I finished my baccalaureate over 20 years ago. Even 20 years ago, I found that something was wrong with the way of seeing chronic diseases. So, I did a master’s, then a doctorate to try to understand better. It was in 2010 that I discovered functional medicine when my young daughter was full of eczema, my health was declining, and my mother was diagnosed with autoimmune disease. It was then that I realized that I didn’t know much about how the body worked and the metabolism, despite having completed 10 years of university studies. It took me years to unlearn what I took for granted and build a new foundation.

In 2016, I decided to quit my research position to found my private practice in functional naturopathy. So, I enrolled in the Functionnal Medicine University program while working in a clinic. But all the protocols of supplements, tests, etc., are beyond me, because I tell myself why not just go back to the basics? What good are all of these supplements if the foundation is not good? After all, doesn’t extinguishing a fire by throwing oil on it work?

But what is functional medicine?

Functional medicine is based on science. It is an approach that seeks to better understand the underlying causes of health problems, using a holistic approach that engages both the client and the therapist. Rather than being disease-focused, the functional medicine therapist addresses the whole person, not just an isolated set of symptoms. The therapist examines the interactions between genetic, environmental and individual lifestyle factors that can influence long-term health with the goal of supporting each individual’s unique expression of health and vitality. This whole person approach is fantastic, but what about the reality?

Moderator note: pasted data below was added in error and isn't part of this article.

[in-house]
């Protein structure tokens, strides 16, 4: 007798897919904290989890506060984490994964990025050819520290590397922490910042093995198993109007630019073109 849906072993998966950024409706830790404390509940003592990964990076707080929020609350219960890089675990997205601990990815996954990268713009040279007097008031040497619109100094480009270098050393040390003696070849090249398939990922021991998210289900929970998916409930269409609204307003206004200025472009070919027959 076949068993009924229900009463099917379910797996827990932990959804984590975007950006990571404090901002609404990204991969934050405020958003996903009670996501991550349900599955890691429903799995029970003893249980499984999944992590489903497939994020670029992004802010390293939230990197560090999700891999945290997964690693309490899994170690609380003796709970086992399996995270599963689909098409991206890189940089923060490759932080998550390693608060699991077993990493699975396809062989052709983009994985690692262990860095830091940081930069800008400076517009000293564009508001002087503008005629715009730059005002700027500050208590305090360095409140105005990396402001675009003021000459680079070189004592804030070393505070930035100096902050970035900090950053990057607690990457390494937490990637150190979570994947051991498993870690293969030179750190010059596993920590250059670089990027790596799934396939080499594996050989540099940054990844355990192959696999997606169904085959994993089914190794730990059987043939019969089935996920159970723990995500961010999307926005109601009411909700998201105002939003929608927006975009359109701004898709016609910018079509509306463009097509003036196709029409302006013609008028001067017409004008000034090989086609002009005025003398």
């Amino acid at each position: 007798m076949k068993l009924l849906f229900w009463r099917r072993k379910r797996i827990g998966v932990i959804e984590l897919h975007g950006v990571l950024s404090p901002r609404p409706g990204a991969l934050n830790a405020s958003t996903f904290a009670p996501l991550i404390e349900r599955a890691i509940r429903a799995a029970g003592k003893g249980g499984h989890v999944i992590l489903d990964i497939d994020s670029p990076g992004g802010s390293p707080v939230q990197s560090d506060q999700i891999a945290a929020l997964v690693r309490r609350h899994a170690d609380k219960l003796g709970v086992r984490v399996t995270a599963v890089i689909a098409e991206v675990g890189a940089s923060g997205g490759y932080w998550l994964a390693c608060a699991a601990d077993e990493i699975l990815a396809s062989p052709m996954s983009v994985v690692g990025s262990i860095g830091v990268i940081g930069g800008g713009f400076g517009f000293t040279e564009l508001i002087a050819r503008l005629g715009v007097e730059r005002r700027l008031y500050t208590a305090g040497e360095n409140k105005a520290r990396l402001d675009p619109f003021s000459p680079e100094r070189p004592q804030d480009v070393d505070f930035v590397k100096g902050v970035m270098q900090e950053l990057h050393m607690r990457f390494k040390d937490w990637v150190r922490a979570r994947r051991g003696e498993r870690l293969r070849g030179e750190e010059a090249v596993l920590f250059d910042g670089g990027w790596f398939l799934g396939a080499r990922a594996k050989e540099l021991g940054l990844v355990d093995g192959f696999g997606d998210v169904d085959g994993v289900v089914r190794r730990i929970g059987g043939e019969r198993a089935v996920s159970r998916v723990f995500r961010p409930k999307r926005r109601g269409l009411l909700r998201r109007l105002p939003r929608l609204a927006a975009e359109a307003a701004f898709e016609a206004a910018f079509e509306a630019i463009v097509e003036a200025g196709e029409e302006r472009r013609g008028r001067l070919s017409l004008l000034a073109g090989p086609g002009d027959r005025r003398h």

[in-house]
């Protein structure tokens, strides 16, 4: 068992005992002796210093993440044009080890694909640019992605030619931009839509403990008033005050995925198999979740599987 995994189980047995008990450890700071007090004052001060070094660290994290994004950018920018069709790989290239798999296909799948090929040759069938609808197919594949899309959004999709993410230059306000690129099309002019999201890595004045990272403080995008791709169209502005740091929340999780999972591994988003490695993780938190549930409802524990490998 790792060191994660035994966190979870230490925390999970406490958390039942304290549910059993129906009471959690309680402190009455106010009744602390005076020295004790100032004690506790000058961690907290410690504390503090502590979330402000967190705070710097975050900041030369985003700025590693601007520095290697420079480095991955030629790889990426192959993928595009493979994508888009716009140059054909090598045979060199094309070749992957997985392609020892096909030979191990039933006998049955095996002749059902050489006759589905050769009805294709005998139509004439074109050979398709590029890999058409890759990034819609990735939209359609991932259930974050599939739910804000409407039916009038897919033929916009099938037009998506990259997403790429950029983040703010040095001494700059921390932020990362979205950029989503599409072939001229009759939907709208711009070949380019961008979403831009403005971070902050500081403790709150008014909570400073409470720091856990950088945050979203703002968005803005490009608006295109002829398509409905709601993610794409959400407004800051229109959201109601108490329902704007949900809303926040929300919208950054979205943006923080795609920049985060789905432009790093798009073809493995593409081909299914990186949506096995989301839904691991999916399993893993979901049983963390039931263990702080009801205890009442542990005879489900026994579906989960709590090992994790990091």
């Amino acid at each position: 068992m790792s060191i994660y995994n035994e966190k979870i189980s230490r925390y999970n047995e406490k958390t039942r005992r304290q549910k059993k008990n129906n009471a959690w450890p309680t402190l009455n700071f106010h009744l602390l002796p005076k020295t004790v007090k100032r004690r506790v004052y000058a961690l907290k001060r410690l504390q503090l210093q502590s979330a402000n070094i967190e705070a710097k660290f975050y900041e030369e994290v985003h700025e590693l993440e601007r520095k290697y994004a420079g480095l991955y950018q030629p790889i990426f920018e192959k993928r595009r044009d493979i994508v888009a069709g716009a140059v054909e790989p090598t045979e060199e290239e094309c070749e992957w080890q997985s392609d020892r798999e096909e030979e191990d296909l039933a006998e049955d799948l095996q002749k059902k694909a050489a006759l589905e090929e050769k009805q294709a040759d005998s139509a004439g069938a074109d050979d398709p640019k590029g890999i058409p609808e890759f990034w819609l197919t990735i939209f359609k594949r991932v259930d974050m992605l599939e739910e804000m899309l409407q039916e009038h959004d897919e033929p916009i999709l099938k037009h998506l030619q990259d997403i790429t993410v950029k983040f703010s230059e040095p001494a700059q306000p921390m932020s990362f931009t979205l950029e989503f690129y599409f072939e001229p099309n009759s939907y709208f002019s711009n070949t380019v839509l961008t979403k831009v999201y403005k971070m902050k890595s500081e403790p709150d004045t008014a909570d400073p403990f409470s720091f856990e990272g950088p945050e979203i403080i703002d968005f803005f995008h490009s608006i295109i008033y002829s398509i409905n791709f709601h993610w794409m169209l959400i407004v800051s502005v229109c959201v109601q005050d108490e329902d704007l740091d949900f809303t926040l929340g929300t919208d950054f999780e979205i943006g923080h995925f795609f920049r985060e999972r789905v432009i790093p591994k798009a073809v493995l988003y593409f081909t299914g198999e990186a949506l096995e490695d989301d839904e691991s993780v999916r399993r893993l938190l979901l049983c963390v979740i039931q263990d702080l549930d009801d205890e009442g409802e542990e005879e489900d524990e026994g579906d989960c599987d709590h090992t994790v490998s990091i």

The reality

Despite a certification in functional medicine and several diplomas, I still wonder what the best approach is. Who are we as humans and what do we really need? Why do so many people have chronic illnesses? Despite all the scientific advances, our health continues to deteriorate. What did we do to get to this point? By trying too hard to compartmentalize health, we ended up forgetting the human behind it all.

Did you know that only 12% of Americans are in good metabolic health? 12% is so little. It is the result of our excess food, work, stress, consumption and the lack of care and time that we offer to ourselves. You don’t eat anything by accident, it’s a decision you make every time you eat. Gradually over the years I have helped thousands of clients change their lifestyle. My observation is as follows: no supplement can compensate for poor eating habits or lifestyle habits (physical activity, stress management, etc.), but when the conditions are right, a well-targeted capsule can make all the difference.

If the house is on fire, is it time to paint? NO! We must put out the fire.

Despite all the protocols and supplements in the world, nothing can compensate for poor lifestyle habits. You cannot negotiate with nature. We cannot compensate our real needs with something else. It’s like going on a 3-week vacation and leaving your plants in the sun, telling yourself that at least, even if they won’t have water, they will get sun. Obviously, a disaster awaits you on your return. It’s the same for us, if we spend our time masking our symptoms with anti-this or anti-that, we will only remove the battery from the smoke detector, but the fact remains that the fire is still there.

We are told that cooking is long and complicated, we run out of time for everything, and we spend so much time watching social media, television, etc., but that does not feed us. We all have the same amount time and what we decide to do with it is a choice.

Why not call it: “medicinal education in lifestyle habits”? Because, until you take the time to educate people on what isn’t working for them, it’s hard to make changes. It is high time to change the way we think about things to put people back in control of their health. It is about educating people about their health and to make them see health as their most precious commodity. As my mentor Sachin Patel would say: “The doctor of the future will be the patient”.

What if instead of waiting for illness, we created better health?